Yesterday one of the elders in our congregation gave a fascinating message that was indirectly a Mother’s Day  message, but also spoke to the value of women in general, and did so in a way that I have strong but ambivalent feelings about. Given the relationship between the Mother’s Day context and my own thoughts about women and my own complicated personal experiences, I suppose that is to be expected. Nevertheless, even if one’s feelings are mixed, sometimes one has to deal with larger issues of justice and truth, and let the feelings sort themselves out in their own time. What I would like to do is discuss the somewhat narrow but important point that wives are supposed to be allies to their husbands, and some of the implications of this, as time permits.
The argument that wives should be allies of their husbands springs greatly from an understanding of the biblical model of marriage, especially in its ideals, given how practice often falls short of the standard. In particular two verses help serve as the lynchpin of this understanding, when properly understood in the original Hebrew. Proverbs 31:10 says that: “Who can find a virtuous wife? For her worth is far above rubies.” Indeed, this is not a rhetorical question, but a serious one. What is meant by virtue is not merely moral virtue, but valor, strength, and bravery. The book of Proverbs conceives a worthwhile wife as being brave and a “woman of valor” in all areas of life, to be competent and excellent in general. Obviously, the only sensible response a man would have in seeking and in treating a wife like that would be to give her the honor and respect that she was due, which he does in the passage as a whole.
The second verse in question is Genesis 2:18, which reads: “And the Lord God said, “It is not good that man should be alone; I will make him a helper comparable to him.”” Here we see that God knew that mankind, in general, was not meant to be alone, and certainly not man in the sense of a single bachelor type . The word used for helper is an ally, or partner, and not a servant. We may glance over this rapidly, but it makes a big difference and carries with it significant implications. The biblical world of the ancient near east, in general, was bound by two types of treaties. One type of treaty was made between rulers and subject peoples. In this sort of treaty, the more powerful partner drew up the terms without the participation of the less powerful party, and the subject person or people accepted the terms or declared themselves rebels to his authority. We see this type of treaty or covenant in the covenant of Sinai as well as the New Covenant. In both cases it remains for people to accept and follow the commandments of God, not to attempt to negotiate the terms of the covenant with our sovereign Lord. The second type of treaty was a treaty between equals that committed the two parties to be allies, with mutual respect and consideration, a covenant that was meant to be eternal, remaining in force for hundreds of years . So long as the parties to the covenant, whether people or nations, were still alive and in existence, the covenant was meant to remain in force.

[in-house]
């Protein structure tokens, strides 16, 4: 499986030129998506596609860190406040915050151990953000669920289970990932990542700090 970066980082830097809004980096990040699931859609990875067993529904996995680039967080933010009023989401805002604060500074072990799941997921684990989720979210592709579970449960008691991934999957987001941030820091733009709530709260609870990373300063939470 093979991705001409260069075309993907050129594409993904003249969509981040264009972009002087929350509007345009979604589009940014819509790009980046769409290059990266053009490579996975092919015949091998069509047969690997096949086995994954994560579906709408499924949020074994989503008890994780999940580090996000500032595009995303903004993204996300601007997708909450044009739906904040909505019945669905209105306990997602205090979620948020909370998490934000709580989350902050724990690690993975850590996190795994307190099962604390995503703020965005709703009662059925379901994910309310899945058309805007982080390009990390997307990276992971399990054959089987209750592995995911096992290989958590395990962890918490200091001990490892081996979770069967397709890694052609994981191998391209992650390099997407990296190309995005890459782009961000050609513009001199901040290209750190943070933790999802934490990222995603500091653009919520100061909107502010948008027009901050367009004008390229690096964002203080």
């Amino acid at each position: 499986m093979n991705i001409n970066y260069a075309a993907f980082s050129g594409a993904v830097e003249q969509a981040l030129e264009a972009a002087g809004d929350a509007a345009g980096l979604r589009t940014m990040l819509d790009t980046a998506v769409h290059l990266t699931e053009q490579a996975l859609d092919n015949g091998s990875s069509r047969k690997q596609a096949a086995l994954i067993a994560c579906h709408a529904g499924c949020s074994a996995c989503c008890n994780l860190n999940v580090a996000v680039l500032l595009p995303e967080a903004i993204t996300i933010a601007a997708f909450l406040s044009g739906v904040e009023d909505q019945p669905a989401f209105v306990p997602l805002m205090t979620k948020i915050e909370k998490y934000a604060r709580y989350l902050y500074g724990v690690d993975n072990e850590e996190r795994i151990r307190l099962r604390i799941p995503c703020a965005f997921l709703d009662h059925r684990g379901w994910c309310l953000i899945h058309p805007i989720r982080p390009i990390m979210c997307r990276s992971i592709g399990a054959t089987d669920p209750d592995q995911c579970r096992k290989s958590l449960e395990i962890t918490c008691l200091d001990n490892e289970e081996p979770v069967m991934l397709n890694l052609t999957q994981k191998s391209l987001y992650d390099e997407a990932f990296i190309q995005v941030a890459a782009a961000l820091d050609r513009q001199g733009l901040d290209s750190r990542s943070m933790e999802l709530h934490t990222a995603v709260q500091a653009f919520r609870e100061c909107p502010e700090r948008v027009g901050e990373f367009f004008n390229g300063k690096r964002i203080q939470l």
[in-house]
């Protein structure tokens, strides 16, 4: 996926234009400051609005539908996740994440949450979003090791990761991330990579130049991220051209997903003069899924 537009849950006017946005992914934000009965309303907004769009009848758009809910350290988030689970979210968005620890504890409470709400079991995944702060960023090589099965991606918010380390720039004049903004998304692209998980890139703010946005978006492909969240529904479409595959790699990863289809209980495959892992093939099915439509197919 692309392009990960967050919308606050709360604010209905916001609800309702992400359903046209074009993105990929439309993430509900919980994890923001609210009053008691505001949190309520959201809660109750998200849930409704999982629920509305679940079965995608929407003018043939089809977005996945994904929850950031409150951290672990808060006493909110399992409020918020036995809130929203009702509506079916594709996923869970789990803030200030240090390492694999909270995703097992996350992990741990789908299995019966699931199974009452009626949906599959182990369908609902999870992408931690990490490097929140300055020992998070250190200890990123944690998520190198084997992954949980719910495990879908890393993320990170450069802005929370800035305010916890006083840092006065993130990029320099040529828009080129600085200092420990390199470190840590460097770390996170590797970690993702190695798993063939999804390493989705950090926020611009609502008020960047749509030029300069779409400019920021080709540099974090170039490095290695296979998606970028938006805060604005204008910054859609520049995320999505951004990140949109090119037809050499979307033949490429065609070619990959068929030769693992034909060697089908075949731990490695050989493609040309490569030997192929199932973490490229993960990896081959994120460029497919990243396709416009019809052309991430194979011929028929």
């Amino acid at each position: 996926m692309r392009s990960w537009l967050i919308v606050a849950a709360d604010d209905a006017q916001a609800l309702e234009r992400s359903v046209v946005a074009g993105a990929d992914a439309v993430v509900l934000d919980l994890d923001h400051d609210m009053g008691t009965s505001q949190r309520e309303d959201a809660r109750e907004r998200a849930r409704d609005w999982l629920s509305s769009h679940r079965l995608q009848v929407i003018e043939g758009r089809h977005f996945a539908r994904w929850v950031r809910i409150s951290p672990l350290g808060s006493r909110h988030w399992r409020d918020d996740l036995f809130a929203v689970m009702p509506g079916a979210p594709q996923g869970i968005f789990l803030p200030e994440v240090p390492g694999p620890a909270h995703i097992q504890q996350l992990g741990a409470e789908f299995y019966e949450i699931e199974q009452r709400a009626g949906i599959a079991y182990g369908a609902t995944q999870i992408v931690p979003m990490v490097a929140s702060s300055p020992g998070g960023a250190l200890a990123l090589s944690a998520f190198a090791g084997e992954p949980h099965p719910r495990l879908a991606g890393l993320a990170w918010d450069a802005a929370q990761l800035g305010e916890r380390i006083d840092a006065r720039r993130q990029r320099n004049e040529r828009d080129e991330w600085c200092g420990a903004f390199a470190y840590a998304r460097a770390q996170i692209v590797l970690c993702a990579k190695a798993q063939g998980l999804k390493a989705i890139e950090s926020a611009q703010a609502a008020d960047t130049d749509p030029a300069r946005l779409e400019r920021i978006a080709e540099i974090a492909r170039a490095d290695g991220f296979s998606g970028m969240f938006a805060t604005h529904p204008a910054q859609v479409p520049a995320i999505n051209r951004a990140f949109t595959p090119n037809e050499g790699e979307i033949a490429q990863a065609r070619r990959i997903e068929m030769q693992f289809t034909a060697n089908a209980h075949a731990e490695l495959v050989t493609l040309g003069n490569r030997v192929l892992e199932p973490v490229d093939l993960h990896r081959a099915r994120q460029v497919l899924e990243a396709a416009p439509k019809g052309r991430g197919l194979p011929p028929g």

There are several massive implications of women being the allies of men, and vice versa, in our shared mutual conflict in a fallen and corrupt world. For one, that means that we need good allies in our spouses, and that we need to be good allies to them in turn. It means that our marriages, by design, are meant to last until death do us part, and it is our job to turn that ideal into a reality. We do not do a very good job of this. Why is it so hard to find a good ally? In large part, because it is hard to be a good ally. Allies are not to be bossed around and commanded; rather, we must treat allies with respect and to account for and serve their well-being and their interests as they serve ours, as partners and peers. This requires a great deal of patience, an ability to communicate ourselves well, and an ability to graciously listen and show attention to the communication of others. Because we struggle with trust, respect, and communication, it ought not to be a surprise that we struggle with parity covenants, and marriage in particular. God did not create women to be subservient to men, nor to be nagging and bossy either. We are to be partners, with complementary roles based on our own skills, our own experience, our own backgrounds, our own interests, but we are to be allies regardless of the specific strengths and talents that we bring to the table, to stand together in common interest and against common foes. Where and how am I to find a woman like that, given that I am so disastrously incompetent in matters of the heart?
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